President Donald Trump’s appointment of John Bolton as national security adviser has left North Korea policy experts deeply troubled and confused just weeks after many expressed optimism about an upcoming summit with dictator Kim Jong Un.
Trump announced Thursday that Bolton would replace his outgoing adviser, H.R. McMaster, early next month. Bolton is seen as one of the most controversial and dangerous figures in U.S. diplomacy and is a fierce war hawk who has long advocated for a preemptive military strike against North Korea and the dismantling of the Iran nuclear deal.
“This news is hard to process,” Van Jackson, a senior lecturer at Victoria University of Wellington in New Zealand, said in an email. “What I can say at the moment is that Bolton isn’t just a run-of-the-mill hawk; he’s a kind of warmonger. He’s never seen a foreign policy problem that couldn’t be solved by bombing.”
The news of Bolton’s appointment comes just days after Trump replaced Secretary of State Rex Tillerson with CIA Director Mike Pompeo. Together, Bolton and Pompeo will make up one of the most hawkish U.S. foreign policy teams in recent memory, according to The New York Times.
Between Pompeo and Bolton, you’re looking at a neocon foreign policy jacked up on steroids. Alexandra Bell, senior policy director at The Center for Arms Control and Non-Proliferation
The shake-up also comes just two weeks after South Korean officials said Trump had accepted an invitation to meet with Kim sometime over the next few months in what would be the first meeting ever between the Kim regime and a sitting U.S. president.
It’s unclear how Bolton’s appointment will affect the planned meeting, the details of which have yet to be announced, and he refrained from commenting on the prospects of the summit in an interview with Fox News on Thursday.
Jeffrey Lewis, the director of the East Asia nonproliferation program at the Middlebury Institute, described Bolton’s approach to national security as “border fetishism” that would jeopardize any future deal by the U.S.
Bolton is “someone who has an absurdly narrow conception of American national security, based on an extremist definition of sovereignty,” he told HuffPost. “This is a man who looks at any international agreement not as countries working together but as a loss of American sovereignty and power.”
With regard to the future of the Iran nuclear deal, Lewis said simply: “This is bad.”
“Bolton undertook a dedicated campaign to destroy the U.S. nuclear deal with North Korea, which he’s been very clear about ― he doesn’t even hide it. So my guess is that Bolton will undertake precisely the same campaign [with the Iran deal], and, in this case, he will reinforce all of the president’s worst tendencies,” he said. “It’s a good deal, and Bolton’s probably going to do a lot of damage to it.”
The U.S. signed an “Agreed Framework” with North Korea in 1994 to freeze Pyongyang’s nuclear power plant program. After Washington received intelligence that North Korea’s nuclear program was advancing more rapidly than expected, Bolton wrote: “This was the hammer I had been looking for to shatter the Agreed Framework” in his memoir, Surrender Is Not an Option.
Alexandra Bell, the senior policy director at The Center for Arms Control and Non-Proliferation, said the timing of the Bolton announcement may give credence to skeptics who felt the acceptance of a meeting with Kim was merely a stunt meant to beef up support for military intervention.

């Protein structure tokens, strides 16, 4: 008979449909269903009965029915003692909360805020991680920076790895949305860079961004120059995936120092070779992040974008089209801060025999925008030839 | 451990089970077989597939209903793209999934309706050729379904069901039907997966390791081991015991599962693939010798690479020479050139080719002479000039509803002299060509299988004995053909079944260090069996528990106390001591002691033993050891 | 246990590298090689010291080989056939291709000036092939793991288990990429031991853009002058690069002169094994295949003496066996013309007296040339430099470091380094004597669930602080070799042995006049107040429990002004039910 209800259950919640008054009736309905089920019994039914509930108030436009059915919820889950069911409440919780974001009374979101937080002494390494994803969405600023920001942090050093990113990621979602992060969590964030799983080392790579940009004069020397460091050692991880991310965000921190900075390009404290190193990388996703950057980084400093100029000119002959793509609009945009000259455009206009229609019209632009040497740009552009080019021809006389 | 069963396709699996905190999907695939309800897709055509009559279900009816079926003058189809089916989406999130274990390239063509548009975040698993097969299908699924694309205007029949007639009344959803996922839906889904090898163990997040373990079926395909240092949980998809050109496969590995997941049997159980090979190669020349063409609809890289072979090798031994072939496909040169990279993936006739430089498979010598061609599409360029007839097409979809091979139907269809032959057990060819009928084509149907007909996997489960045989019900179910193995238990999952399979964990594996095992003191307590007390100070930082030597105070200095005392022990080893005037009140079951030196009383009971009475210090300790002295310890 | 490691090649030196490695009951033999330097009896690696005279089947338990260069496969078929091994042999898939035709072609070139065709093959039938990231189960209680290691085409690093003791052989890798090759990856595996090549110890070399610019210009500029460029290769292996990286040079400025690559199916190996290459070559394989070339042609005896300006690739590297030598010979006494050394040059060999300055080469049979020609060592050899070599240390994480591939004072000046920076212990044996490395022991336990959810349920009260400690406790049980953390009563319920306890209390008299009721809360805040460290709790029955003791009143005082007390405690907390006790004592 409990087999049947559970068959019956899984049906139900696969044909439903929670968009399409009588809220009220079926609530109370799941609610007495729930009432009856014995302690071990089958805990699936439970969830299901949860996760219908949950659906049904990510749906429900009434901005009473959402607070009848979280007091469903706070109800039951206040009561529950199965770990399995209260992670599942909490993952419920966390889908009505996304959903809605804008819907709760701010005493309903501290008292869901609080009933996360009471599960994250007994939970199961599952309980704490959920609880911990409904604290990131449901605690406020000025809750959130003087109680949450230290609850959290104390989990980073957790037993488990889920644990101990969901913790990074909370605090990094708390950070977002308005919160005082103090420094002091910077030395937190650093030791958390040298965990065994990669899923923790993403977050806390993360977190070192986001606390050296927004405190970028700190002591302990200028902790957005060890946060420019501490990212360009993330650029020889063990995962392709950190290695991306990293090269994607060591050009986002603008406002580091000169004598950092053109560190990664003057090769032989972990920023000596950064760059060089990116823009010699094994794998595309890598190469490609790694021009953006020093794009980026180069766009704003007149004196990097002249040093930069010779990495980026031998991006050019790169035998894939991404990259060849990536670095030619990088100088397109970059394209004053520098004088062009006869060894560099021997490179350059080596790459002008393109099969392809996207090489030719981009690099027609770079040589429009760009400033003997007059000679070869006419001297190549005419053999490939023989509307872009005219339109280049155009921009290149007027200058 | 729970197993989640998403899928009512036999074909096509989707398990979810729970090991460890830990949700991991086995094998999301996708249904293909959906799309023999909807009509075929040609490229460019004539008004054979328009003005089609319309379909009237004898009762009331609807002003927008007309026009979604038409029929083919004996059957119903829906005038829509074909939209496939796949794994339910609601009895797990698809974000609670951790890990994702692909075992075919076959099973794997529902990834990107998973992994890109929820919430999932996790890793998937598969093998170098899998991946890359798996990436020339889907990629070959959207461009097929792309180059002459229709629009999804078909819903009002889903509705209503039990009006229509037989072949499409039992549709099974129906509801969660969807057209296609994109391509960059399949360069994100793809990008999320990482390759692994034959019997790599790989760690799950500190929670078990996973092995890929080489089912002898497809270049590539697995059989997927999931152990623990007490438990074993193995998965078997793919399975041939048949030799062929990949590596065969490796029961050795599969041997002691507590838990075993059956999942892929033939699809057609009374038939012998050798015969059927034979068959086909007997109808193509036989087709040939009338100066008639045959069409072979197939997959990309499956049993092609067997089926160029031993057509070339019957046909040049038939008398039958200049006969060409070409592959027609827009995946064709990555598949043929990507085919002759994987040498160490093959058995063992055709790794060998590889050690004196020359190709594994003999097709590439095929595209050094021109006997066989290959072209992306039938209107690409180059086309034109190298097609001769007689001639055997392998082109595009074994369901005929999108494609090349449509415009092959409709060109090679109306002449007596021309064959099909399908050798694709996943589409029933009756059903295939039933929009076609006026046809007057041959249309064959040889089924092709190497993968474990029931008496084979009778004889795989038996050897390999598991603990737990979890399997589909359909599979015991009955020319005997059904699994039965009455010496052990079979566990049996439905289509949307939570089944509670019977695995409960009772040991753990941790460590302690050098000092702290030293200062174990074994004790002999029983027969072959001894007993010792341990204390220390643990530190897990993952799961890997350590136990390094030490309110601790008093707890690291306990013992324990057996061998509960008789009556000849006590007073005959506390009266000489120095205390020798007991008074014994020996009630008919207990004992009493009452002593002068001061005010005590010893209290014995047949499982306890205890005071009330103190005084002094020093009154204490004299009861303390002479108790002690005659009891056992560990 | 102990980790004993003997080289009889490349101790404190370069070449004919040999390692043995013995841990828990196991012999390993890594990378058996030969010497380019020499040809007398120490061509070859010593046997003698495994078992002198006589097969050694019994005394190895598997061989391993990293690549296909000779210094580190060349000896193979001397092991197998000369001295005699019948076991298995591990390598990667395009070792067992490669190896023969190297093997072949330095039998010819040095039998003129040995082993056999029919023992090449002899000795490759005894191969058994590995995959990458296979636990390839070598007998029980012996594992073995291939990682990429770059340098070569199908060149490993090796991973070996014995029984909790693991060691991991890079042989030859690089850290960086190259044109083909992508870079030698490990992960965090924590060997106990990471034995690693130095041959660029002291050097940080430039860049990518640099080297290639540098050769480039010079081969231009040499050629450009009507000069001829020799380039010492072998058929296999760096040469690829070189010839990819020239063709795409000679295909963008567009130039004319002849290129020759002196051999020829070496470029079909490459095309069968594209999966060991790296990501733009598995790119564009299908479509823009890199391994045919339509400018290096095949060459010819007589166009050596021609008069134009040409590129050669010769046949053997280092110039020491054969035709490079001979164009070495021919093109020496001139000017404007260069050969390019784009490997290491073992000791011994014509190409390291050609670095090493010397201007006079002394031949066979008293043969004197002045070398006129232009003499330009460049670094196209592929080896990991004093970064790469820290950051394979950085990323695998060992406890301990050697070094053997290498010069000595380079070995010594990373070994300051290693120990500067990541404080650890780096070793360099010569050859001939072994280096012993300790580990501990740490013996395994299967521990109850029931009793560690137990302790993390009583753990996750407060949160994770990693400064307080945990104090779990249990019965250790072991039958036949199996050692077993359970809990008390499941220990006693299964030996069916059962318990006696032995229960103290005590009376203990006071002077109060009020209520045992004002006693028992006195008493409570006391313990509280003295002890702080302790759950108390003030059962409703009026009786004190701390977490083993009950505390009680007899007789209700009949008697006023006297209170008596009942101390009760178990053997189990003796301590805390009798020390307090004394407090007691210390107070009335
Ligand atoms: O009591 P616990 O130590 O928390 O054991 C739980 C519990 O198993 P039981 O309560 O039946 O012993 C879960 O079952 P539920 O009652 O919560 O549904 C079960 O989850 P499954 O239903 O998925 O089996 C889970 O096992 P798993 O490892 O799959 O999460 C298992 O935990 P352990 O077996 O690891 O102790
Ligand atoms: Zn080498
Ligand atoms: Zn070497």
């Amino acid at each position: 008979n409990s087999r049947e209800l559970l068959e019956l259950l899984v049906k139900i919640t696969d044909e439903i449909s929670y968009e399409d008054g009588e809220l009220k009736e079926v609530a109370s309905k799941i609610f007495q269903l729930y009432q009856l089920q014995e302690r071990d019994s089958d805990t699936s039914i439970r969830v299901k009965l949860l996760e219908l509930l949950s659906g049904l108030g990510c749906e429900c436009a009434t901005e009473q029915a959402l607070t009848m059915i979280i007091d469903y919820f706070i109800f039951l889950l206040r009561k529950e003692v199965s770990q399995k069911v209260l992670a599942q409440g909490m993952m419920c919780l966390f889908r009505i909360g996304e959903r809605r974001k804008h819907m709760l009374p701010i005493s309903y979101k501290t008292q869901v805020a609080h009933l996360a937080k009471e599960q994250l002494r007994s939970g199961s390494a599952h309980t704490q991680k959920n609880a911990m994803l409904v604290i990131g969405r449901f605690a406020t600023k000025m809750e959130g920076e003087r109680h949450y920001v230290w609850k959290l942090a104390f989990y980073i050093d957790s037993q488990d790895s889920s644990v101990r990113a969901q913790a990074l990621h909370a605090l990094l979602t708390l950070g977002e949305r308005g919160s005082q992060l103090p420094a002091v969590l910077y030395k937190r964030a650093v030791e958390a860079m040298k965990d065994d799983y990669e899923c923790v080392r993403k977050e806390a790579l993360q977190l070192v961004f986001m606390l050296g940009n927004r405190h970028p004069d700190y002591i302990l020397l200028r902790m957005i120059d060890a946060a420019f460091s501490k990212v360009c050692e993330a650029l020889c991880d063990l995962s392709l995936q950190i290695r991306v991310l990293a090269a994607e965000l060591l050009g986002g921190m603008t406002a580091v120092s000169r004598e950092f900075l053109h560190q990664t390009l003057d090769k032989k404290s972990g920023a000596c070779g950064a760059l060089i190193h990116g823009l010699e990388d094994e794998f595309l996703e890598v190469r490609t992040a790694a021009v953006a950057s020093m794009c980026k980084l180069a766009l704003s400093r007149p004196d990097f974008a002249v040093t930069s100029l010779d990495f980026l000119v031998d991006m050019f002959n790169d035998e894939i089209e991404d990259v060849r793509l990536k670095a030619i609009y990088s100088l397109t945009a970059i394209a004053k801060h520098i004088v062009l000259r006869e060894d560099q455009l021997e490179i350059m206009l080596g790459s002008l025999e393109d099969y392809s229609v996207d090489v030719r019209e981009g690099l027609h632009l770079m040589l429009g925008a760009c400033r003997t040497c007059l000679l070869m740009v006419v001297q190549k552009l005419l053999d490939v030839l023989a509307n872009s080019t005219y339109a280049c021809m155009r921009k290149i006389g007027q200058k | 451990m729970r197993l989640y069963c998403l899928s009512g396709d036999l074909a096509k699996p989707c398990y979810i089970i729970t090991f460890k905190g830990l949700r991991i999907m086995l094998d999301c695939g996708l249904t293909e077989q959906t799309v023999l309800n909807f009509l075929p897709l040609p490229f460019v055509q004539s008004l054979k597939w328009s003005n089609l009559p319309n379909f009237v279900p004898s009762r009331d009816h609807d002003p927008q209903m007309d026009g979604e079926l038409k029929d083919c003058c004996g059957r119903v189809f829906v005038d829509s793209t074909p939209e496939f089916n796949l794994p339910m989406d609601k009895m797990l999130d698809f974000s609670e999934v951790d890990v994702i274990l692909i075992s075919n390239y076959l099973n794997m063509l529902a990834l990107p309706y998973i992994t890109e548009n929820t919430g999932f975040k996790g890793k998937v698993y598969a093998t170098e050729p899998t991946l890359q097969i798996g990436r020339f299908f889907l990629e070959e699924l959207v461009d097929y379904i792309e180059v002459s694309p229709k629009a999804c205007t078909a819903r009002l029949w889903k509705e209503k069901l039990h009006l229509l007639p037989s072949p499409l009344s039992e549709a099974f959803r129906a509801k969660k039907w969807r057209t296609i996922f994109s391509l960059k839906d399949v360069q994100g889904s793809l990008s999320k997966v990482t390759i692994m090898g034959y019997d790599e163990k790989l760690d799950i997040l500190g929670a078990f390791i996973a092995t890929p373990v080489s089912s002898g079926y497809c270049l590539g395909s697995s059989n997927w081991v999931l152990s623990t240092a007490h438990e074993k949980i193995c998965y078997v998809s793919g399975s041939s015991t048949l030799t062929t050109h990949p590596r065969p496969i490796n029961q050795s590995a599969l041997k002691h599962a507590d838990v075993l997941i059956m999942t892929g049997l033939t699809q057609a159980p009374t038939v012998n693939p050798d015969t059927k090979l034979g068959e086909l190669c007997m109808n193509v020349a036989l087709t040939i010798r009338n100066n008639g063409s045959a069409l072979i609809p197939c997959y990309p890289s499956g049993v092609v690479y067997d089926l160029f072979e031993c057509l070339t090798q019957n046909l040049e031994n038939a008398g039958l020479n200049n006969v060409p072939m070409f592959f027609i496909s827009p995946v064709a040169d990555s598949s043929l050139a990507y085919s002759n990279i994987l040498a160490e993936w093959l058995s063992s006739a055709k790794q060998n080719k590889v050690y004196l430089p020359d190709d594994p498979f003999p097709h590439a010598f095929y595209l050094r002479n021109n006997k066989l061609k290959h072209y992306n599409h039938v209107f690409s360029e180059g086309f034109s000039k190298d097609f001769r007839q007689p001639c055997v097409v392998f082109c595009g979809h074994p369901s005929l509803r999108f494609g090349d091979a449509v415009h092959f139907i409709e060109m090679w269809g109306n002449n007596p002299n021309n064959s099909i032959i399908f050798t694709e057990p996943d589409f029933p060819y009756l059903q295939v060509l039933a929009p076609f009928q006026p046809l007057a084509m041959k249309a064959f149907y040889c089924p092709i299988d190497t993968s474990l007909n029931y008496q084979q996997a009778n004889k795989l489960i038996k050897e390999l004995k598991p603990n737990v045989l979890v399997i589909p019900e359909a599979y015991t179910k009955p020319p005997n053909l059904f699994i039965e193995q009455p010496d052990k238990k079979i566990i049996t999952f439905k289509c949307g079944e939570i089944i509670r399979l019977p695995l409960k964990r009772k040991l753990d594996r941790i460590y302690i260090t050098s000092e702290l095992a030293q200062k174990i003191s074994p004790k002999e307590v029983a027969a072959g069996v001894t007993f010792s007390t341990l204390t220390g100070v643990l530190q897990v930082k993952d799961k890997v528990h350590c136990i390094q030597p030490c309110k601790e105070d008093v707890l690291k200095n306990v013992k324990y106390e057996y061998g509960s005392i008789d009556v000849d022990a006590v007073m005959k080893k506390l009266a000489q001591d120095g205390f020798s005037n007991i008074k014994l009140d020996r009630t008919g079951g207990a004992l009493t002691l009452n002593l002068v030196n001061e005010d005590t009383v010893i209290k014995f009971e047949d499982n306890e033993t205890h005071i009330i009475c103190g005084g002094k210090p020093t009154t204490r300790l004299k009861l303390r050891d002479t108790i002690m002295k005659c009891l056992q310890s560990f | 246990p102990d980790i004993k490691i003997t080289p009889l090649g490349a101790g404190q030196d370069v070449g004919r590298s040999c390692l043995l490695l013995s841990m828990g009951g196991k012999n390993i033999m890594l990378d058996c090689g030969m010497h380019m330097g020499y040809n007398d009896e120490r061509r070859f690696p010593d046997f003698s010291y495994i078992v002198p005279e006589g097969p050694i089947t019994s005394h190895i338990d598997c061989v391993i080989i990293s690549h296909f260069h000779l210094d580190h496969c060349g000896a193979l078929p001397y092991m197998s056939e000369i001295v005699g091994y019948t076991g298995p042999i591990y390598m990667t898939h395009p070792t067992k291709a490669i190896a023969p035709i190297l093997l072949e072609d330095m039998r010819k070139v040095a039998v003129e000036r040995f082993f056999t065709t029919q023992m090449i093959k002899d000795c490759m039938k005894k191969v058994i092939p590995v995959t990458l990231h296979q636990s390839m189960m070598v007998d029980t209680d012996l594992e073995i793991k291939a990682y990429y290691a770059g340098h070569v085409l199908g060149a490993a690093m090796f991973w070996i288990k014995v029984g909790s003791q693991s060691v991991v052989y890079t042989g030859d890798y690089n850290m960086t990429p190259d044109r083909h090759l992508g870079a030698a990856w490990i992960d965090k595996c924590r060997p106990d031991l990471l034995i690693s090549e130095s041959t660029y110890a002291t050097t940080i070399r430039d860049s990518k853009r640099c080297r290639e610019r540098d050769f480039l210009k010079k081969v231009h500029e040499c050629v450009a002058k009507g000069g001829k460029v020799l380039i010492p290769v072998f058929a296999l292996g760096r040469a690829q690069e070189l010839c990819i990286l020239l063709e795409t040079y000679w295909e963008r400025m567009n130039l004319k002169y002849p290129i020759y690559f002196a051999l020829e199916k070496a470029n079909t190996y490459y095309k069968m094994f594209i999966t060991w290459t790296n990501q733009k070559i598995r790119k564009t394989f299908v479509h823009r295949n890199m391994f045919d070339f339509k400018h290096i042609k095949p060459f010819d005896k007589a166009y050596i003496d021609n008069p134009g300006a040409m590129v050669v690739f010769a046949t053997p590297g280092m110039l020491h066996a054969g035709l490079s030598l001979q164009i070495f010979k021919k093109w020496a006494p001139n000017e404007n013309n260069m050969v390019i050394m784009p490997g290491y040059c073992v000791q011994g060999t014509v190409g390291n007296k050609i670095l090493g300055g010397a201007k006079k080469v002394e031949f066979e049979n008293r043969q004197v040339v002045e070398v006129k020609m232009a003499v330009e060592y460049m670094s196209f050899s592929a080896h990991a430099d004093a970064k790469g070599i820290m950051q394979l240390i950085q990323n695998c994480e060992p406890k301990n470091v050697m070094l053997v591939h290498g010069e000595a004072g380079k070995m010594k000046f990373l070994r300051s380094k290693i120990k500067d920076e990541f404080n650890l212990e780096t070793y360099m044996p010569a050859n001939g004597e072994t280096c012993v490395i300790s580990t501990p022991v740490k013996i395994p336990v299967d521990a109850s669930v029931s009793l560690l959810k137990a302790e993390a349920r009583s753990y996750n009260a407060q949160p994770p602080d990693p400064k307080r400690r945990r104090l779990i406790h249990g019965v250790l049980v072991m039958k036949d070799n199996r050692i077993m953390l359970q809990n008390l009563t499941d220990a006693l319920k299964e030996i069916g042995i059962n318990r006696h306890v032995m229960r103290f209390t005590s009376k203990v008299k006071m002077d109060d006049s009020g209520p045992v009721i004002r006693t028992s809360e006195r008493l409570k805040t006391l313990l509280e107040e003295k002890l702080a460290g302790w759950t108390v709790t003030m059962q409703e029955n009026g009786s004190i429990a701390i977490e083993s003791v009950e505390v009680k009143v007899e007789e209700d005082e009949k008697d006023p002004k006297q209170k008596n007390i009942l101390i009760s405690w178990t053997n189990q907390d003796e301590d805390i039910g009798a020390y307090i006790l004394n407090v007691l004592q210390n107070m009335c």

“A week and a half ago, people were concerned that this was simply a box-checking exercise that would enable the Trump administration to say: ‘We tried and it didn’t work,’” Bell said. “I am concerned that those people may have had a point.”
“Between Pompeo and Bolton, you’re looking at a neocon foreign policy jacked up on steroids.”
The news of Bolton’s appointment will likely do little to persuade the North Koreans to abandon their nuclear weapon program, analysts warn.
He’s never met a country he hasn’t wanted to destroy. Vipin Narang, a professor of international relations at MIT.
Just last month, Bolton wrote a highly controversial editorial in The Wall Street Journal in which he laid out the case for a preemptive strike against the North, a position he has long touted.
“His op-ed last month advocating for, and justifying, a preemptive strike against North Korea says it all,” Vipin Narang, a professor of international relations at MIT, told HuffPost. “How do you convince Kim Jong Un to even freeze testing ― let alone countenance any disarmament ― when this is America’s national security adviser?”
“He’s never met a country he hasn’t wanted to destroy,” Narang continued.
Stephen Schwartz, an independent nuclear policy consultant, expressed particular concern over Bolton’s “track record” of consistent support for military action over diplomacy.
“We’ve got an apparent summit in the works, but we don’t really have anybody to plan it because all the experts have basically fled or been forced out of the State Department, and now you’ve got somebody coming in who has no interest in diplomacy,” Schwartz said. “If you pair that attitude with a president who’s willfully ignorant and lacks impulse control, it becomes a very dangerous situation with regard to Iran and North Korea.”
One thing is clear, experts say: When Bolton takes up his post on April 9, the White House will be home to one of the most polarizing diplomatic picks in history, even by Trump administration standards.
“The problem with this president is that he won’t accept ‘No’ for an answer,” Schwartz continued. “Now, with John Bolton as the national security advisor, if the summit fails and [Trump] comes back and says, ‘We tried that, now what do we do?’ Bolton will say, ‘I know! We should attack North Korea!’”